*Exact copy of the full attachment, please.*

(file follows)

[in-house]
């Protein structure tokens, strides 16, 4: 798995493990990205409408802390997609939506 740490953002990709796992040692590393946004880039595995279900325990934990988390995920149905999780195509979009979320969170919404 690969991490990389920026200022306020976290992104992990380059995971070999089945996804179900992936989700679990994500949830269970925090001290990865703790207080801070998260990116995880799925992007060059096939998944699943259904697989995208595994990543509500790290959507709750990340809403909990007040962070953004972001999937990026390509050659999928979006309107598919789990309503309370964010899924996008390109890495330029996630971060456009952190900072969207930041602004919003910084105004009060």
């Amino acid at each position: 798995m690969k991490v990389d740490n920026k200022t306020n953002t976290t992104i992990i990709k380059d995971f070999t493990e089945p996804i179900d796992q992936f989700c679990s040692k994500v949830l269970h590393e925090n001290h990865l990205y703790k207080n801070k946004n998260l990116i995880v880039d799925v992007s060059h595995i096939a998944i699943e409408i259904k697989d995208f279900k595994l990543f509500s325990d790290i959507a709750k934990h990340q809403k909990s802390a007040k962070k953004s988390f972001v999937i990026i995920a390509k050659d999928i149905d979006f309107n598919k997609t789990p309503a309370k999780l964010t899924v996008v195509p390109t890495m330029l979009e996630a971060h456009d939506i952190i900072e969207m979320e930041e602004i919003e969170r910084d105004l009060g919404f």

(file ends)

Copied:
[in-house]
């Protein structure tokens, strides 16, 4: 798995493990990205409408802390997609939506 740490953002990709796992040692590393946004880039595995279900325990934990988390995920149905999780195509979009979320969170919404 690969991490990389920026200022306020976290992104992990380059995971070999089945996804179900992936989700679990994500949830269970925090001290990865703790207080801070998260990116995880799925992007060059096939998944699943259904697989995208595994990543509500790290959507709750990340809403909990007040962070953004972001999937990026390509050659999928979006309107598919789990309503309370964010899924996008390109890495330029996630971060456009952190900072969207930041602004919003910084105004009060």
């Amino acid at each position: 798995m690969k991490v990389d740490n920026k200022t306020n953002t976290t992104i992990i990709k380059d995971f070999t493990e089945p996804i179900d796992q992936f989700c679990s040692k994500v949830l269970h590393e925090n001290h990865l990205y703790k207080n801070k946004n998260l990116i995880v880039d799925v992007s060059h595995i096939a998944i699943e409408i259904k697989d995208f279900k595994l990543f509500s325990d790290i959507a709750k934990h990340q809403k909990s802390a007040k962070k953004s988390f972001v999937i990026i995920a390509k050659d999928i149905d979006f309107n598919k997609t789990p309503a309370k999780l964010t899924v996008v195509p390109t890495m330029l979009e996630a971060h456009d939506i952190i900072e969207m979320e930041e602004i919003e969170r910084d105004l009060g919404f």